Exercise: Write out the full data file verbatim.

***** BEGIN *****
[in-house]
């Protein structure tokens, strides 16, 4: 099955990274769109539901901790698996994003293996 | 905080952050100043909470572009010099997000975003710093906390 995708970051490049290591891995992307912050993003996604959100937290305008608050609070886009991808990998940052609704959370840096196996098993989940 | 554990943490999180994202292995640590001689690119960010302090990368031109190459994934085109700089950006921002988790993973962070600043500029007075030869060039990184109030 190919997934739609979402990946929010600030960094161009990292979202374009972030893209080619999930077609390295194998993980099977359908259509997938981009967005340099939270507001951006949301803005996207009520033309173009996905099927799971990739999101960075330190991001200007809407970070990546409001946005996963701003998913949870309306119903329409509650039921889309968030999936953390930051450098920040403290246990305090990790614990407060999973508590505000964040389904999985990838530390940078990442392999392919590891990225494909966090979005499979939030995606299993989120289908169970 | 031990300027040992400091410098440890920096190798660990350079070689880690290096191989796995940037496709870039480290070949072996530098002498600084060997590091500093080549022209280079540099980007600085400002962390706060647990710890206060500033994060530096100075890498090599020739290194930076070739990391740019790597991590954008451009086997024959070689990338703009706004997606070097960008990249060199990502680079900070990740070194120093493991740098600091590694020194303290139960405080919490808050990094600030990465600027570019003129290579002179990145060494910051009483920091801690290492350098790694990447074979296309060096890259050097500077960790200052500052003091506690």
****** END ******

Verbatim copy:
[in-house]
């Protein structure tokens, strides 16, 4: 099955990274769109539901901790698996994003293996 | 905080952050100043909470572009010099997000975003710093906390 995708970051490049290591891995992307912050993003996604959100937290305008608050609070886009991808990998940052609704959370840096196996098993989940 | 554990943490999180994202292995640590001689690119960010302090990368031109190459994934085109700089950006921002988790993973962070600043500029007075030869060039990184109030 190919997934739609979402990946929010600030960094161009990292979202374009972030893209080619999930077609390295194998993980099977359908259509997938981009967005340099939270507001951006949301803005996207009520033309173009996905099927799971990739999101960075330190991001200007809407970070990546409001946005996963701003998913949870309306119903329409509650039921889309968030999936953390930051450098920040403290246990305090990790614990407060999973508590505000964040389904999985990838530390940078990442392999392919590891990225494909966090979005499979939030995606299993989120289908169970 | 031990300027040992400091410098440890920096190798660990350079070689880690290096191989796995940037496709870039480290070949072996530098002498600084060997590091500093080549022209280079540099980007600085400002962390706060647990710890206060500033994060530096100075890498090599020739290194930076070739990391740019790597991590954008451009086997024959070689990338703009706004997606070097960008990249060199990502680079900070990740070194120093493991740098600091590694020194303290139960405080919490808050990094600030990465600027570019003129290579002179990145060494910051009483920091801690290492350098790694990447074979296309060096890259050097500077960790200052500052003091506690």